Original Research ARTICLE
The immunogenicity and anti-tumor efficacy of a rationally designed neoantigen vaccine for B16F10 mouse melanoma
- 1School of Life Sciences and Biotechnology, Shanghai Jiao Tong University, China
Tumor neoantigens are ideal targets for cancer immunotherapy as they are recognized by host immune system as foreigners and can elicit tumor-specific immune responses. However, existing strategies utilizing RNA or long peptides for the neoantigen vaccines render limited immune responses since only 20%-30% of neoantigens predicted in silico to bind MHC I molecules are capable of eliciting immune responses with the majority of neoantigen-specific T cell responses are CD4+. Therefore, it warrants further investigation to improve CD8+ T cell response rates for neoantigens. Since neoantigens are naturally weak antigens, we asked whether foreign T help epitopes could enhance immunogenicity of such weak antigens. Here, we chose four weak B16F10 neoantigens as vaccine targets, and fused them to the transmembrane domain of diphtheria toxin, namely DTT-neoAg. Strikingly, the vaccine elicited anti-tumor CD8+ T cell responses and enhanced T cell infiltration in tumor. Impressively, DTT-neoAg vaccine significantly deter tumor growth with the inhibition rate reached 88% in the preventive model and 100% in therapeutic model with low dose of tumor challenge. Furthermore, after second challenge with higher dose of tumor cells, 33.3% of the immunized mice remain tumor-free for 6 months in the therapeutic model. Because DTT is a nontoxic domain of diphtheria toxin, it may be not of great concern in terms of safety as a Th epitope provider. Thus the fusion strategy employed by this study may become a feasible and powerful approach for development of personalized cancer vaccine.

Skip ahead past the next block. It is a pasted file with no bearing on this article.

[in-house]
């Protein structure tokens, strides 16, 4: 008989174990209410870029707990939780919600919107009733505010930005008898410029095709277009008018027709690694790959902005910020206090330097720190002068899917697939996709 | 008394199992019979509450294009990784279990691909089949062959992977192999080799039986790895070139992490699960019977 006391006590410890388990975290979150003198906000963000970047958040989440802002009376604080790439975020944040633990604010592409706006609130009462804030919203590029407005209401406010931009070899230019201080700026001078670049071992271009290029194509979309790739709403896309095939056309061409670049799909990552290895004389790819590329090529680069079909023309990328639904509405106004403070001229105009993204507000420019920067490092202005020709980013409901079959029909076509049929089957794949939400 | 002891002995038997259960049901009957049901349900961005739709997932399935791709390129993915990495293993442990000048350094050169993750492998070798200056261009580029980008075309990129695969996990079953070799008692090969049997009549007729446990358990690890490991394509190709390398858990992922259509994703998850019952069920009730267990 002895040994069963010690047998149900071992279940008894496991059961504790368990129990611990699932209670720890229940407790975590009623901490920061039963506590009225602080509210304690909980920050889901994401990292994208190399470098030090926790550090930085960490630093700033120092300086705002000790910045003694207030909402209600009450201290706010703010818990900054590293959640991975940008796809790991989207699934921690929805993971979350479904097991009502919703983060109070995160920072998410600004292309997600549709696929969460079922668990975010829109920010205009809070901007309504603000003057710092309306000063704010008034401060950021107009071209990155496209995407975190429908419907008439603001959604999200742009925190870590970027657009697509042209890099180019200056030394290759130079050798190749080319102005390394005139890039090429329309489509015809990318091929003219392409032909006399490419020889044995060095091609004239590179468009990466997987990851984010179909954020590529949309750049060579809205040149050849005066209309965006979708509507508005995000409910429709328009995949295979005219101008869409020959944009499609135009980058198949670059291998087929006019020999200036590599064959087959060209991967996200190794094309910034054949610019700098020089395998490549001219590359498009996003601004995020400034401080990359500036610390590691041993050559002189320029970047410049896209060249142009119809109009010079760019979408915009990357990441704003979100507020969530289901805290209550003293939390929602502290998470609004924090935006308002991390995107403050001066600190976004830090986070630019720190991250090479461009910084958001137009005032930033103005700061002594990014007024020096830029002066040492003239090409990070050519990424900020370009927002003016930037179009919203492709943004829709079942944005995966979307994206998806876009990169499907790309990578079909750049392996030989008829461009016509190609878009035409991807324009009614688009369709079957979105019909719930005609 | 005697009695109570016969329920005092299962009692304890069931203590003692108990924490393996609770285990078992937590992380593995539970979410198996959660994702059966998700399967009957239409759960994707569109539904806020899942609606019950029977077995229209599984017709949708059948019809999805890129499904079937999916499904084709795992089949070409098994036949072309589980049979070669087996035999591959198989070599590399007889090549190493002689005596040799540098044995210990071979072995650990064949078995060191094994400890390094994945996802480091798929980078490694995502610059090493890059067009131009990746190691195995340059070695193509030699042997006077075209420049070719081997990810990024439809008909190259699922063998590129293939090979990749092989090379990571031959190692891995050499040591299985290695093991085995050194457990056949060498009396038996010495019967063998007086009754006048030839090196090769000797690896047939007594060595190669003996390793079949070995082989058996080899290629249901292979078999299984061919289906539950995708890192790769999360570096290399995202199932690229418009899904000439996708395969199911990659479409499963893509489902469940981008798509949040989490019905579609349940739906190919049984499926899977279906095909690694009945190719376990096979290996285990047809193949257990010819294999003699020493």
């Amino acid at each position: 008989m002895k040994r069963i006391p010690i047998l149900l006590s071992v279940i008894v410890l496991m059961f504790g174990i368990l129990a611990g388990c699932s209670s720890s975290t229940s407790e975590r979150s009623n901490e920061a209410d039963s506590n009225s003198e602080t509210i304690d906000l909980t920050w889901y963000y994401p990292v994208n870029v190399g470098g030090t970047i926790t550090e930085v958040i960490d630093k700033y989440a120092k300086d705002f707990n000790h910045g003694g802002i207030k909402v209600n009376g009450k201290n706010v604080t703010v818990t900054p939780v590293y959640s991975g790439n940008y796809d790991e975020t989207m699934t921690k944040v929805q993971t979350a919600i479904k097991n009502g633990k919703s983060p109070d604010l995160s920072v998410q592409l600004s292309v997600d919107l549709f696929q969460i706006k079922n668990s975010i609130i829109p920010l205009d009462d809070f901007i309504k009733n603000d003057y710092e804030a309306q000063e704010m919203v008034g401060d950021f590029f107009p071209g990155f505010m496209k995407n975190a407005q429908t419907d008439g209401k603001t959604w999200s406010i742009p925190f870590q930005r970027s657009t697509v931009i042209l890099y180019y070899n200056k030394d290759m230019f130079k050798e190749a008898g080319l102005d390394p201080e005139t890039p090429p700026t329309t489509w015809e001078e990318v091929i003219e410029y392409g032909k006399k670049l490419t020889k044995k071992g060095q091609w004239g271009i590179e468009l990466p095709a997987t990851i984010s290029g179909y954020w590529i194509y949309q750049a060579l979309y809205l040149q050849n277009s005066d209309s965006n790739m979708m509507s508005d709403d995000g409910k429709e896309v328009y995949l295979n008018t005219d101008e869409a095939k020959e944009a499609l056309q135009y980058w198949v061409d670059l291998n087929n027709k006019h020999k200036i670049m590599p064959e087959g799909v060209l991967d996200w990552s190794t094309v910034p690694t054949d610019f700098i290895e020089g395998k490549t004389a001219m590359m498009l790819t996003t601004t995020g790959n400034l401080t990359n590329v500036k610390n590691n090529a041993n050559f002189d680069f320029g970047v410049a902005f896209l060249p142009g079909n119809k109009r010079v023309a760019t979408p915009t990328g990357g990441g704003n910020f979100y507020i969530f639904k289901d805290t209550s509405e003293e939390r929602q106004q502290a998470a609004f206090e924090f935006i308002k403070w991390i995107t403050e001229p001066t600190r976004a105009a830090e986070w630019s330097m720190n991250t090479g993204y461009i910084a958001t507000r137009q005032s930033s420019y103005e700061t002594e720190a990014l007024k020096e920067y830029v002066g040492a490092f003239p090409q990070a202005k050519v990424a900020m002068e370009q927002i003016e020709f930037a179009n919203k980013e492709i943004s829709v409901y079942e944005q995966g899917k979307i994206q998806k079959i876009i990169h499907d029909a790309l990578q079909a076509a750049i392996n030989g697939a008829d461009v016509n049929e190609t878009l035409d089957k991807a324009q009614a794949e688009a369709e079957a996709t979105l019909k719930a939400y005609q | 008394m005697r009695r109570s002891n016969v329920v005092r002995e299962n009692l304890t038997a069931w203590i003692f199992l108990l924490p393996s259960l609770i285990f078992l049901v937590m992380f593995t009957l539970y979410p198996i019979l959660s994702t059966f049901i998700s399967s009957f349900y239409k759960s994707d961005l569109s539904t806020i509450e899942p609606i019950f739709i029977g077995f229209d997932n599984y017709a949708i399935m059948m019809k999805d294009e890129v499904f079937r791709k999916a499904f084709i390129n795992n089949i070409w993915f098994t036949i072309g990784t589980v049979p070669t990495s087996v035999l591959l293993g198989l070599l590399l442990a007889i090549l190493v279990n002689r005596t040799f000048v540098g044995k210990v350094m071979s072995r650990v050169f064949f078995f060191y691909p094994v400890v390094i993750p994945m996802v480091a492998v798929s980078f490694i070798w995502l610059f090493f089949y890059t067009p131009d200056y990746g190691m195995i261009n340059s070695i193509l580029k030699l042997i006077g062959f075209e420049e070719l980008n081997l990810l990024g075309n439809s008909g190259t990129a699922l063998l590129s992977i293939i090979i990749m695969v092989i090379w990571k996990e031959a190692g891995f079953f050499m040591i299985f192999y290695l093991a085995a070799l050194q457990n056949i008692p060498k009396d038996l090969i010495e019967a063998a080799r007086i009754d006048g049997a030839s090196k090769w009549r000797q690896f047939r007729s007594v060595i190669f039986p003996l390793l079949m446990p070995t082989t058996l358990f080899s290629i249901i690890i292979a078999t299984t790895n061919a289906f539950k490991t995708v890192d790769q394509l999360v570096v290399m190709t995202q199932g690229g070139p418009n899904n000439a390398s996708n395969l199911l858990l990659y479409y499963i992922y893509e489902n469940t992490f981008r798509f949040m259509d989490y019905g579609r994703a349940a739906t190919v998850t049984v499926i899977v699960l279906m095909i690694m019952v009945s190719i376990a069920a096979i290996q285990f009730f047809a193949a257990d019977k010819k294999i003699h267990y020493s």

Keywords: cancer vaccine, immune response, Tumor neoantigen, B16F10 melanoma, helper T cell, cytotoxic T lymphocyte
Received: 20 May 2019;
Accepted: 03 Oct 2019.
Copyright: © 2019 Zhang, Lin, Wan, Cai, Deng and Li. This is an open-access article distributed under the terms of the Creative Commons Attribution License (CC BY). The use, distribution or reproduction in other forums is permitted, provided the original author(s) and the copyright owner(s) are credited and that the original publication in this journal is cited, in accordance with accepted academic practice. No use, distribution or reproduction is permitted which does not comply with these terms.
* Correspondence: Mx. Yan Zhang, School of Life Sciences and Biotechnology, Shanghai Jiao Tong University, Shanghai, China, email@example.com